Just like a person might take vitamin C to defend against a winter illness, an bit of prevention can aid in keeping your doors in good shape during the most extreme winter weather. Here are some common, and simple, ways to brace your doors for colder temperatures.
Doors start to settle into a frame the moment they’re installed, and weather takes its toll soon after. So even if your door was installed in the prior year, it’s a good thought to be on the lookout for gaps around the sides of your doors.
Keeping gaps effectively sealed is an important part of protecting your doors. Sealing strips can be placed around the edges of the door. They are a good way to close gaps between your door and frame—helping keep cold air from leaking. These soft adhesive strips collapse slightly whenever the door is closed, squeezing to fill any gaps. Strips provide support while also preserving the look of the door. As a bonus, they also help to boost soundproofing.
Sealing helps keep cold air from seeping through gaps in the doorway, but it’s also important to make sure warm air isn’t getting out. Particularly with sliding doors that take up more wall space than other doors, it’s important to make sure that heat isn’t being lost through convection.
Putting a draft-excluding strip along the bottom of sliding doors or at the base of entryway doors provides a barrier against warm air leaking through the lower track or bottom of the door.
Loose hinges may seem like a concern only for homes with older doors. But if you notice cold air is leaking into your room, it’s worth taking a look at the connections of doors of any age to make sure they’re as tightly attached to the frame as they’re able to be. Over time, hinges can come loose from the frame due to warping. Taking a moment to adjust the hinges is a great preventative step to take before the temperatures change with each season.
To be certain damage isn’t caused by overdoing it, it’s important to tighten hinges slowly and manually. Use a screwdriver rather than a drill to protect your door. Twisting the screw further than necessary might strip the socket, ruin the screw and lead to more severe problems with hinges in the future.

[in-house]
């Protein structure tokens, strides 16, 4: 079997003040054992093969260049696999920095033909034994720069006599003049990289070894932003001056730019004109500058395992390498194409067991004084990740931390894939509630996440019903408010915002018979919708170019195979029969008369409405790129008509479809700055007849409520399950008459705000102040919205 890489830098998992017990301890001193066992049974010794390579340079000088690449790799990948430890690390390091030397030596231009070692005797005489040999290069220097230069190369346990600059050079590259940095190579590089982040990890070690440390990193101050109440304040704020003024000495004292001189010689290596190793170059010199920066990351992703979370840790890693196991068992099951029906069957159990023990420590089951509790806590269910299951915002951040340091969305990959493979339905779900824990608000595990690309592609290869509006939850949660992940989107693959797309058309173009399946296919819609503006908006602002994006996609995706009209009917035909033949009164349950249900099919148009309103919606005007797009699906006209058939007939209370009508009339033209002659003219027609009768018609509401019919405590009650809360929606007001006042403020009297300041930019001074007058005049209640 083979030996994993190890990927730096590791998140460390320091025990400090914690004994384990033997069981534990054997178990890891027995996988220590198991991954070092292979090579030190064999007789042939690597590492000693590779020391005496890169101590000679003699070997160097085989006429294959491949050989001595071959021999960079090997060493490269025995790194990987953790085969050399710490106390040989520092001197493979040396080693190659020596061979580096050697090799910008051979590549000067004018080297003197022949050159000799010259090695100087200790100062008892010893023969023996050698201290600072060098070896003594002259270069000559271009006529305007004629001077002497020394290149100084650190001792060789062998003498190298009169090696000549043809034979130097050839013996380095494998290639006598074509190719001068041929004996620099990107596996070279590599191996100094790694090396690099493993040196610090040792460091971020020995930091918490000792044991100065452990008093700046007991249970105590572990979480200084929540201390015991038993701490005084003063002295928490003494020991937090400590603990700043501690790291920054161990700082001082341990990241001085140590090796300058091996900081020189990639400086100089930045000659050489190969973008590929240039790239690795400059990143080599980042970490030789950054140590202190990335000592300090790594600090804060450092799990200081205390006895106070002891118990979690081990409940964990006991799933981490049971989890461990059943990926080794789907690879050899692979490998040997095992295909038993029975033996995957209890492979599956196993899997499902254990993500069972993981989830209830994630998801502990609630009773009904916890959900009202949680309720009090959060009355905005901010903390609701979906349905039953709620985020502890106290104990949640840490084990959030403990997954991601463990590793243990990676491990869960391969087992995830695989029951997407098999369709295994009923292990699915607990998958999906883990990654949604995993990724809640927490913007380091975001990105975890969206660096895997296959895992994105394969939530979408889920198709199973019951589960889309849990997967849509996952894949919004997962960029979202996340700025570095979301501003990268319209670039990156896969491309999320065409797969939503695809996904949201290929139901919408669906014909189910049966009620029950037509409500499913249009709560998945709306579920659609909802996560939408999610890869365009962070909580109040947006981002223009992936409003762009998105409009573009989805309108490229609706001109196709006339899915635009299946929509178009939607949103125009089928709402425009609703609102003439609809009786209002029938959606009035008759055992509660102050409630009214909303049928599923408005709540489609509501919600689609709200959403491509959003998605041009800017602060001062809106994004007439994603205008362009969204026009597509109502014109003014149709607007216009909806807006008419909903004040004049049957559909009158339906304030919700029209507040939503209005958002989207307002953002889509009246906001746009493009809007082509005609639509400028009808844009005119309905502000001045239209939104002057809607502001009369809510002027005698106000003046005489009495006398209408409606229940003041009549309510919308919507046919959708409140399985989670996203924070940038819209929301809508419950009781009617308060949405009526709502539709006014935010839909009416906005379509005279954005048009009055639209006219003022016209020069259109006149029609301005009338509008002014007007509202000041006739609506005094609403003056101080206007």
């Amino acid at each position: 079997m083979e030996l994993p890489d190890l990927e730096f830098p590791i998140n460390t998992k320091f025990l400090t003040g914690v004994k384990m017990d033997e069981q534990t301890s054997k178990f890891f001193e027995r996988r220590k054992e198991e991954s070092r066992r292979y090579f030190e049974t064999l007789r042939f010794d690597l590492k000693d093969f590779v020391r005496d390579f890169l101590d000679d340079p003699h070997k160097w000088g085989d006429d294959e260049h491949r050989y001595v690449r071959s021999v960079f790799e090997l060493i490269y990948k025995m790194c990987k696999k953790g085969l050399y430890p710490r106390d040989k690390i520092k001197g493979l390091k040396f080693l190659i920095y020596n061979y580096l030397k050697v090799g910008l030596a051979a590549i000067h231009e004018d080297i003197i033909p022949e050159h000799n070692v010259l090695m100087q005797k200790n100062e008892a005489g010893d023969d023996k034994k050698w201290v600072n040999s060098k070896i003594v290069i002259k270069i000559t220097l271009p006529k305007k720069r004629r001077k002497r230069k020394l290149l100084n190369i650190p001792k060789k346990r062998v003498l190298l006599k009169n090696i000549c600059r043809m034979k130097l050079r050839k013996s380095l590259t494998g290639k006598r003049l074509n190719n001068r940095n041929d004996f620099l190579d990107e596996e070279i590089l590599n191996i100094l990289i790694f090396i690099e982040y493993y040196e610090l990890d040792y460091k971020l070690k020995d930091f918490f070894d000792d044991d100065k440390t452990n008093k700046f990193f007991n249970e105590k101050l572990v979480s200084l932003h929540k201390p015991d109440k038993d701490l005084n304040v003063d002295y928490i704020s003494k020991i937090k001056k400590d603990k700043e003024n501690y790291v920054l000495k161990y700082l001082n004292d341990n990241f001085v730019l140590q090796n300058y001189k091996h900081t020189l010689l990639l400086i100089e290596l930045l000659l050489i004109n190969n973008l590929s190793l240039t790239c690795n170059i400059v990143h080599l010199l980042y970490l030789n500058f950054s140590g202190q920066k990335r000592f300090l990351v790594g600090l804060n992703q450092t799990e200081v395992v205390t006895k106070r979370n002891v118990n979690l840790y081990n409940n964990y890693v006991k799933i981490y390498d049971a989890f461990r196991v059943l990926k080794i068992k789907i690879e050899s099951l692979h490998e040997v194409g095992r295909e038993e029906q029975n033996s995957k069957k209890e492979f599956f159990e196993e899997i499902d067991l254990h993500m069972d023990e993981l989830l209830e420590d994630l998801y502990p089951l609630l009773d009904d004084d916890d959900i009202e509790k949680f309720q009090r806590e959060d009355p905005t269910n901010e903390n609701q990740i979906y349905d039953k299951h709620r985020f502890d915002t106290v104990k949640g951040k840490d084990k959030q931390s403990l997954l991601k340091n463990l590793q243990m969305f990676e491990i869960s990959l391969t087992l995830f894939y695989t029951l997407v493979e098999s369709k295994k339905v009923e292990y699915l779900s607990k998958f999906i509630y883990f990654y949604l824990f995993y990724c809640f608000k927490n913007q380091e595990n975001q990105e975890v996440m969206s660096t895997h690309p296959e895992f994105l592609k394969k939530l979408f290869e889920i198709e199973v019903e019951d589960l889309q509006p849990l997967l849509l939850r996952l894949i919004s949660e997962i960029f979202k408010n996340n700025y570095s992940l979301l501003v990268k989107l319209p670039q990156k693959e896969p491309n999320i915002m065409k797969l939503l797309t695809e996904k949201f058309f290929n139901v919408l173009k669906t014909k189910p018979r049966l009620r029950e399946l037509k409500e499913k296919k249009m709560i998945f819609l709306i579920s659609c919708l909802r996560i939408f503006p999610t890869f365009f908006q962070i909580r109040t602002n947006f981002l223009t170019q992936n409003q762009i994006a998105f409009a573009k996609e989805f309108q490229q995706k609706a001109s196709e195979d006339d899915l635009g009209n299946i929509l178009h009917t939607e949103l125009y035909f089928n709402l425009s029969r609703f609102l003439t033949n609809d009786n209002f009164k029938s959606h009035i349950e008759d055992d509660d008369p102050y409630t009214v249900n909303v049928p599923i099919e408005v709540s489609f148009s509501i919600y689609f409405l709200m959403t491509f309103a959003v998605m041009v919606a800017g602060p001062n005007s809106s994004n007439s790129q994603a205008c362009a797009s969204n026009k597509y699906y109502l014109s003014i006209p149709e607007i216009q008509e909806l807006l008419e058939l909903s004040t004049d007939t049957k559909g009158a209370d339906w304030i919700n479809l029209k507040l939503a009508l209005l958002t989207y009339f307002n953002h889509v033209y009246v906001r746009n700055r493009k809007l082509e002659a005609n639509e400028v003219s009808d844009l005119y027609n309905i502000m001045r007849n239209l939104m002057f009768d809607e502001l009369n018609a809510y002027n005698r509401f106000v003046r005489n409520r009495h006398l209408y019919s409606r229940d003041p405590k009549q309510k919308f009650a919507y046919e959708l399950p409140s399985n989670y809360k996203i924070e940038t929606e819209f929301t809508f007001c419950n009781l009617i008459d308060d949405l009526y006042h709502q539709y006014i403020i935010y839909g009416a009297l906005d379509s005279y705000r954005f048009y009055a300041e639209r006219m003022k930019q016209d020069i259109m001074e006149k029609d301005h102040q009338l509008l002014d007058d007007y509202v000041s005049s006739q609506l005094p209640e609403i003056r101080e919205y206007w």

You may not be affected by the dry indoor air that comes with winter, but your doors certainly can be damaged by it. Using a humidifier is a good way to keep an appropriate moisture level in your space’s air. Choose a model that allows you to adjust and maintain a preferred humidity level for best results. This will defend against creating too much moisture in the air, which can lead to a different set of problems.
A constant humidity level in your house isn’t just helpful for your doors, but any other wooden pieces you may have. And maintaining indoor humidity can also increase the overall quality of your home’s air—which means less likelihood of health problems, like having that dreaded winter cold.
While there might not be a vitamin C supplement to keep your doors healthy, these basic steps are virtually as good when it comes to making sure your home’s doors remain in peak condition for years. Is it time to give your home an updated look in your entryway? Are you looking for a door that can better stand up to years of extreme weather? Call the team at Pella of Albuquerque to find the perfect fit for your home.